The results are in line with a survey by Isaca in October last year, which found that only 28% of organisations expressly permitted the use of generative AI and only 10% had a formal comprehensive policy in place. While setting up guidance around generative AI might be a new area, without it, there is the risk that staff will use these tools in ways the organisations might not want – something that is known as “shadow AI”.

As a result, some organisations, especially in the public sector, have started to put in place guidelines for what staff can – and cannot – do with generative AI technologies. Much of this has focused on making sure that all content is checked to prevent any chance of AI hallucination and ensuring that humans are always involved in key decision-making.

For example, US city San Francisco published its own generative AI guidelines in December 2023 which included rules around always disclosing the use of these tools and never putting sensitive information into public tools. New York also has a set of guidelines in place.

“The vast majority of people who are using AI and automation are already starting to experience productivity gains,” said Christina Janzer, senior vice-president of research and analytics at Slack and head of Slack’s Workforce Lab.

“But the data indicates that failing to provide guidance or instruction on AI may be inhibiting your employees from giving it a try. If you’re looking to ready your workforce for the AI revolution, you can start by providing guidelines for how AI can be used at work.”

The research found the top business benefits that executives are most looking forward to from integrating AI into business operations include increased efficiency and productivity of employees (38%), the ability to make data-driven decision-making (35%), innovation in products and services (34%) and cost reductions (33%). Managers are also hoping for an increased focus on strategy over rote tasks (27%) and enhanced customer experience (18%).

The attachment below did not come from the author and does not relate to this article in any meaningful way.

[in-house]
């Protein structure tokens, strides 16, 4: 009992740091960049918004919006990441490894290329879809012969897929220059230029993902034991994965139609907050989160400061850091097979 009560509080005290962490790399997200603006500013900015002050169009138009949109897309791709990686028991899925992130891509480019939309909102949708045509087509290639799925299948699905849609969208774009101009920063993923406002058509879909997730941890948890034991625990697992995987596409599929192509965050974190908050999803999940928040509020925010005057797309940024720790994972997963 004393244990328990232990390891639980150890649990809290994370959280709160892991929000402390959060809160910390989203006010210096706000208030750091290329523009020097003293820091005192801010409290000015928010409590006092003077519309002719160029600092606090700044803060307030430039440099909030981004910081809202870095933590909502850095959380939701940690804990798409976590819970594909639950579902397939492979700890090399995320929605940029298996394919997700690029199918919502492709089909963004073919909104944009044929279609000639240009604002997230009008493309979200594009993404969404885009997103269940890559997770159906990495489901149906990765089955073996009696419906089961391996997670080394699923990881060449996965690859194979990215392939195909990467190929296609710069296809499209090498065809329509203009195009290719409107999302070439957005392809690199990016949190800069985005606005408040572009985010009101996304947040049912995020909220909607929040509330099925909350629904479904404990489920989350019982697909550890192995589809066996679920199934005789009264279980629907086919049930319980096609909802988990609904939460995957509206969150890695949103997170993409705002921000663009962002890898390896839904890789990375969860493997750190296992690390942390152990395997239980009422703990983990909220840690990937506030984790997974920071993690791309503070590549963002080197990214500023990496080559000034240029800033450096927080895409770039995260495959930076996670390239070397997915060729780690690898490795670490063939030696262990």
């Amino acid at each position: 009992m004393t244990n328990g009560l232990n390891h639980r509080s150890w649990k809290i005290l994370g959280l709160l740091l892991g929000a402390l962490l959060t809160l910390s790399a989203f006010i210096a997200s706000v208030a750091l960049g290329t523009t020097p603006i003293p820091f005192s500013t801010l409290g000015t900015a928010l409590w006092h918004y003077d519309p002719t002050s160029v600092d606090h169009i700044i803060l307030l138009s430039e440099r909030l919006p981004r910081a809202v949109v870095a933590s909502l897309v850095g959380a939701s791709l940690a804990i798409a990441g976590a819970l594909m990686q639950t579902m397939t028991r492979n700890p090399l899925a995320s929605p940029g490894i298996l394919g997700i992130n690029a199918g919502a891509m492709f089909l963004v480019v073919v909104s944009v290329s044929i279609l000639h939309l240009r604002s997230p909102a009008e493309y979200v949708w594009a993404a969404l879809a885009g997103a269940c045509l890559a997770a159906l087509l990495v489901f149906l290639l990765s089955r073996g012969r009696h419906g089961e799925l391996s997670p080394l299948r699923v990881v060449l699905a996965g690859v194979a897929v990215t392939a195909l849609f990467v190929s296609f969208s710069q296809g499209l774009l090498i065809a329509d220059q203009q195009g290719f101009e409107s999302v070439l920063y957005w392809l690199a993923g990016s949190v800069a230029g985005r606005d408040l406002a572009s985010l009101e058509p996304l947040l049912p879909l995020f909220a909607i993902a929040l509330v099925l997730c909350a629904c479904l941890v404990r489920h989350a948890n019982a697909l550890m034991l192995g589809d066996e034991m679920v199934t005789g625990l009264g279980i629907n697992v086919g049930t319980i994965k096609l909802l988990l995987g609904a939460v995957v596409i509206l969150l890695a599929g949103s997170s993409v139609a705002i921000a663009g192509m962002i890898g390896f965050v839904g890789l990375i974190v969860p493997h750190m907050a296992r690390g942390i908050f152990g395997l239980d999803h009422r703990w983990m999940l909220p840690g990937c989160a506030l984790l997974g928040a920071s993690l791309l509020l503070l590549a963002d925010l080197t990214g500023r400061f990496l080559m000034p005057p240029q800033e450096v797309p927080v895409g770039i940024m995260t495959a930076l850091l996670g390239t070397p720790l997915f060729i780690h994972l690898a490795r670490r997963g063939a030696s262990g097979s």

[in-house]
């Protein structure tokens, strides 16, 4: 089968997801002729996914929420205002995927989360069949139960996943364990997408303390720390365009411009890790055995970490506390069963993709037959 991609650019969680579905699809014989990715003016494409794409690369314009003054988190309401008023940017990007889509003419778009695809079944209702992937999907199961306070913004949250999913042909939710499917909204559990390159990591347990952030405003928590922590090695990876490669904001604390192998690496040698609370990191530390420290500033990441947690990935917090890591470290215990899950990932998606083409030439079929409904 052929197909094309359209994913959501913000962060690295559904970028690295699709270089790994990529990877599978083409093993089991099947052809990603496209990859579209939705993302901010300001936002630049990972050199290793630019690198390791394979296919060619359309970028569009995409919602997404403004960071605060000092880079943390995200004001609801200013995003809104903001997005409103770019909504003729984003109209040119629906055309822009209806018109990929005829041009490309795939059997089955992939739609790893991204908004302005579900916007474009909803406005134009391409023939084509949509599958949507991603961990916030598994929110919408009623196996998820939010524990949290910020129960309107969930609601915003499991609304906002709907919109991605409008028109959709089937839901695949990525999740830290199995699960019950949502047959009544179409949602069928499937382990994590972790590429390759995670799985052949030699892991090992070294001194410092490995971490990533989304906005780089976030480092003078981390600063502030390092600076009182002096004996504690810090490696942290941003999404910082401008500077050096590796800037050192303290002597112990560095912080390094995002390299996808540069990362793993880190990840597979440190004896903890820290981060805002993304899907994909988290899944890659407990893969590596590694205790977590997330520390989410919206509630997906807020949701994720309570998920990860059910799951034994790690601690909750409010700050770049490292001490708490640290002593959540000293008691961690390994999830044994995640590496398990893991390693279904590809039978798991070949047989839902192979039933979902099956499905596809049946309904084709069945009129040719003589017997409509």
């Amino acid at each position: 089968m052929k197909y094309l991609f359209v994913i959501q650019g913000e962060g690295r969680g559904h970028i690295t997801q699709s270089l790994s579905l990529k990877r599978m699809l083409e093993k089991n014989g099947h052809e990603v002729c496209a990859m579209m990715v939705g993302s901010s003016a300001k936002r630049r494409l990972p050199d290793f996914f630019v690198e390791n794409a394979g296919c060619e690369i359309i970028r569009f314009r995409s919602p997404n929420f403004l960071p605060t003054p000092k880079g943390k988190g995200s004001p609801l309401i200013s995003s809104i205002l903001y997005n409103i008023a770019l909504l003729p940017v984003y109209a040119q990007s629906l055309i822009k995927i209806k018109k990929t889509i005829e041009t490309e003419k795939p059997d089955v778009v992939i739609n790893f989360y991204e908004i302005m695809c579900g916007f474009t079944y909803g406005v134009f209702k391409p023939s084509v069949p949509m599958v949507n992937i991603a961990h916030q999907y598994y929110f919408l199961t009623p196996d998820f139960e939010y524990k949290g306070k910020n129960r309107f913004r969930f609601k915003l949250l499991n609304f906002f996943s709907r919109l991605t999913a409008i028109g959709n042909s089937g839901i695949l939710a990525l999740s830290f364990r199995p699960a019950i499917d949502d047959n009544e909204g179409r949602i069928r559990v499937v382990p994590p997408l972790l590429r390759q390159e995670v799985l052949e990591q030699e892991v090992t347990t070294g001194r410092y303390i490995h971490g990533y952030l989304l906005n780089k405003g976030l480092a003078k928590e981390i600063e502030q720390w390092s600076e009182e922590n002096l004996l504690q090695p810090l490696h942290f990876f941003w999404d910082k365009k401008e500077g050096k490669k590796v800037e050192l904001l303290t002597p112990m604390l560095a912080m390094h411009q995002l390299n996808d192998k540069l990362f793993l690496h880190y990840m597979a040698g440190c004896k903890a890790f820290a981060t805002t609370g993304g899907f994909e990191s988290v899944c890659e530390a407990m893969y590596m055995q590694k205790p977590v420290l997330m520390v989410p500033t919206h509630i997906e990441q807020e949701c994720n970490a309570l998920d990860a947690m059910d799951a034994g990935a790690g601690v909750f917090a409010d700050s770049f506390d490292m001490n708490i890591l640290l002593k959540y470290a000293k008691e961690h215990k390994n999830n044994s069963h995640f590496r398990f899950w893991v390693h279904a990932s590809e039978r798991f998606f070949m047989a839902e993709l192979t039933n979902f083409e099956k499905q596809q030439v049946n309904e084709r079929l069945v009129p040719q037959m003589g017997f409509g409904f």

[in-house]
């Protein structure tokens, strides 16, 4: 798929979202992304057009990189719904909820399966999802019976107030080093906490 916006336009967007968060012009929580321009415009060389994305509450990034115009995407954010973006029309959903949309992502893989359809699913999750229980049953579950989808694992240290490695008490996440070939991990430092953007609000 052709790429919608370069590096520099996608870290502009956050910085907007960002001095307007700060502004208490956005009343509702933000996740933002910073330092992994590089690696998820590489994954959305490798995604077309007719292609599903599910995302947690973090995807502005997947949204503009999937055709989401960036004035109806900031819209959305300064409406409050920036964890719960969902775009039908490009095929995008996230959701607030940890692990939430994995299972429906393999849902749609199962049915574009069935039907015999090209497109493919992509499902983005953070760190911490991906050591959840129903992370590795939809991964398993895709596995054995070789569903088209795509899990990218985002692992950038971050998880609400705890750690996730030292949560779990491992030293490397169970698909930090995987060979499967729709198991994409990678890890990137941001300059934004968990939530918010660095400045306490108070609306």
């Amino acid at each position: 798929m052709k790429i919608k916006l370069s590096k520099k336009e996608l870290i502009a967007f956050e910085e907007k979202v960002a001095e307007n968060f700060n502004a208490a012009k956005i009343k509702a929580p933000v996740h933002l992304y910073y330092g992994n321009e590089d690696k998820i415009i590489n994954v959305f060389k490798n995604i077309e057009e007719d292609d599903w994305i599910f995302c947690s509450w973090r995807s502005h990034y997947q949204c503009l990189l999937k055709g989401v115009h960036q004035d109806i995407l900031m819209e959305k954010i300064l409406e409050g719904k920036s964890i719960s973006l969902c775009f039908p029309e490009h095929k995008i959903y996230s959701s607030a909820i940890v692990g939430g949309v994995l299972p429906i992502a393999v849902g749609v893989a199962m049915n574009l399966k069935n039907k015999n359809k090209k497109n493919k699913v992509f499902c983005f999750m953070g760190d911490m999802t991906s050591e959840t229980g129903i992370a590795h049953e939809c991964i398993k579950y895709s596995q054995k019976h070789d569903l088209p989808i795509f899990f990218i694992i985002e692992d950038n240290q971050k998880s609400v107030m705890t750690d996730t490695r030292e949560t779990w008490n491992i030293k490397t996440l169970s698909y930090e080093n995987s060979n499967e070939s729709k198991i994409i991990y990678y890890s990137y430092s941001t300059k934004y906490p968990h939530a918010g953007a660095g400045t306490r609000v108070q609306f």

In terms of what is stopping executives from fully embracing AI, data security and privacy topped the list at (44%), followed by worries about AI reliability and accuracy (36%). A lack of expertise and a skills gap among staff was cited by one in four (25%), while broader ethical and compliance issues were blamed by (17%). Customer trust and acceptance was mentioned by 17%, while 16% said the cost of implementation and maintenance was an issue.

The research suggests that desk workers report spend as much as 41% of their time at work on tasks that are low value and don’t contribute much to their core job functions. The more time desk workers spend on low-value work, the “more excitement they express for AI and automation to handle tasks from their current job”, the Slack report said.

“We all have tasks to complete that aren’t part of our job description but are necessary to keep things running smoothly. But if the average desk worker is spending two full days each week on this ‘work of work’, that’s a problem – and an opportunity,” said Janzer.

“In this pivotal moment, implementing AI and automation tools that are trusted, intuitive and embedded in the flow of work is key to recalibrating energy at work toward the activities that will move the needle,” she added.

By 111 Tech